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Team Sky's outrageous F-Type TT team car, cooling vests and more
First look at Yeti’s new enduro race bike
Prototype wheels and saddles, cunning fixes and an arachnid
A custom stars-and-stripes machine for the triple national champion
By Susan Westemeyer Bradley Wiggins of Cofidis is ashamed of his sport. "After last year's Tour de...
By Susan Westemeyer
Bradley Wiggins of Cofidis is ashamed of his sport. "After last year's Tour de France I didn't feel proud to be a professional cyclist," he told the Daily Mirror. "And I feel the same now. Doping problems affect everyone in the peloton," noted the 26 year-old. "I've got children, a wife and a house and I could lose my livelihood because someone who tests positive finishes ahead of me. It's about time someone had some balls and told it how it was. There are enough of us who think the way I do."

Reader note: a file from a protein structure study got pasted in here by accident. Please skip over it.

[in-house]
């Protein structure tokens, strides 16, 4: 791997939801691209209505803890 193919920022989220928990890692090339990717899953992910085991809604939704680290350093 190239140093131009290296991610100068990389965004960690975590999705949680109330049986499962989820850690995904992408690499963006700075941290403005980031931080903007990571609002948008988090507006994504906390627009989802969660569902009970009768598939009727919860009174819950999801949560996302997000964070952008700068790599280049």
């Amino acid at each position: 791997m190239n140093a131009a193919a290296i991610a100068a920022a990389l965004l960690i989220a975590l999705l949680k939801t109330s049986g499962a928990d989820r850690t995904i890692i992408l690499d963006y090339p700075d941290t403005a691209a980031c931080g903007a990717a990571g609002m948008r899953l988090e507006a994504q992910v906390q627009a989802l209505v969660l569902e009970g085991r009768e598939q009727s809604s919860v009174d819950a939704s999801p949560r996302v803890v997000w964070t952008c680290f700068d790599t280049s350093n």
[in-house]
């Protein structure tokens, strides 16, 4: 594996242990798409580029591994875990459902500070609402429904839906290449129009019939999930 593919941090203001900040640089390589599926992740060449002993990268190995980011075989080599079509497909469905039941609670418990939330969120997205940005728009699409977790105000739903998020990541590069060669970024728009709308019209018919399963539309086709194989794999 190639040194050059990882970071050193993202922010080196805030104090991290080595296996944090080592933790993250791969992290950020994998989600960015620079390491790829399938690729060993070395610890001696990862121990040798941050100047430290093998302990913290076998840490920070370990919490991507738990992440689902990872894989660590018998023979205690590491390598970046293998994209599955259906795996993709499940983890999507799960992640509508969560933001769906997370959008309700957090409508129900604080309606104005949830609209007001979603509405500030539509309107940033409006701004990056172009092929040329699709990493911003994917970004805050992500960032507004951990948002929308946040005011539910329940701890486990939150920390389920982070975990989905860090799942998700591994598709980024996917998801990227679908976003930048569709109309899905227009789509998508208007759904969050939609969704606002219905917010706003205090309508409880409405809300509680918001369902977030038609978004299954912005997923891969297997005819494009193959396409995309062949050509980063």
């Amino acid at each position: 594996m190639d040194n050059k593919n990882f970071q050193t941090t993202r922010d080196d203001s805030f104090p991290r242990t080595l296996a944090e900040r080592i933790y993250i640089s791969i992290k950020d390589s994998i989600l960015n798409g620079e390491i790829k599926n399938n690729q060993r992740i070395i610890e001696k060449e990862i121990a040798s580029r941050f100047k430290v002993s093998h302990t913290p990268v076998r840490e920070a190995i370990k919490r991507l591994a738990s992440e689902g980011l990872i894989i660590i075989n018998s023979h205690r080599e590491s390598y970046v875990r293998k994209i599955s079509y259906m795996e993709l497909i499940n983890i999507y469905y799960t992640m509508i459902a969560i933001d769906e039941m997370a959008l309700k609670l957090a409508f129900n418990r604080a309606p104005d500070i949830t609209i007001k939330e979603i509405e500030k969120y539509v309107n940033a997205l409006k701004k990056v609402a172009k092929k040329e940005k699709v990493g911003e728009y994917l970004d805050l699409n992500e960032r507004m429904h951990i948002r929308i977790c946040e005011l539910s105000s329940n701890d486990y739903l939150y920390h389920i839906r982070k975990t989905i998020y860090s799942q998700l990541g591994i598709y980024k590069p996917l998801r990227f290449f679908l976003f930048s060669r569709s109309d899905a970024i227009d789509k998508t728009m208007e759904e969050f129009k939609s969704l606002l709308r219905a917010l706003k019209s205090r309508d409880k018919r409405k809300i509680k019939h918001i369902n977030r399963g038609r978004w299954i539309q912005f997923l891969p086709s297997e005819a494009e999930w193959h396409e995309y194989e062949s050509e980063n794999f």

"They say it's only one or two but I'm sure more people are doing these things. So it's my role as a role-model to expose it and not pretend it isn't happening," he continued. "I don't think it's right I should come up in front of everyone and put up a smokescreen and say everybody is OK and there are only one or two people doing this. My big motivation this year is to prove that you can win clean."
He was particularly upset at Tour de France winner Floyd Landis, who tested positive for testosterone. "I was really angry with Landis. It sickens me. He tested positive and then he was denying it. He took us riders for fools."
Wiggins finished 124th in the 2006 Tour while helping teammates Ivan Parra, Cristian Moreni and Sylvain Chavanel. Amongst his palmarès are three medals for Great Britain at the 2004 Olympic Games.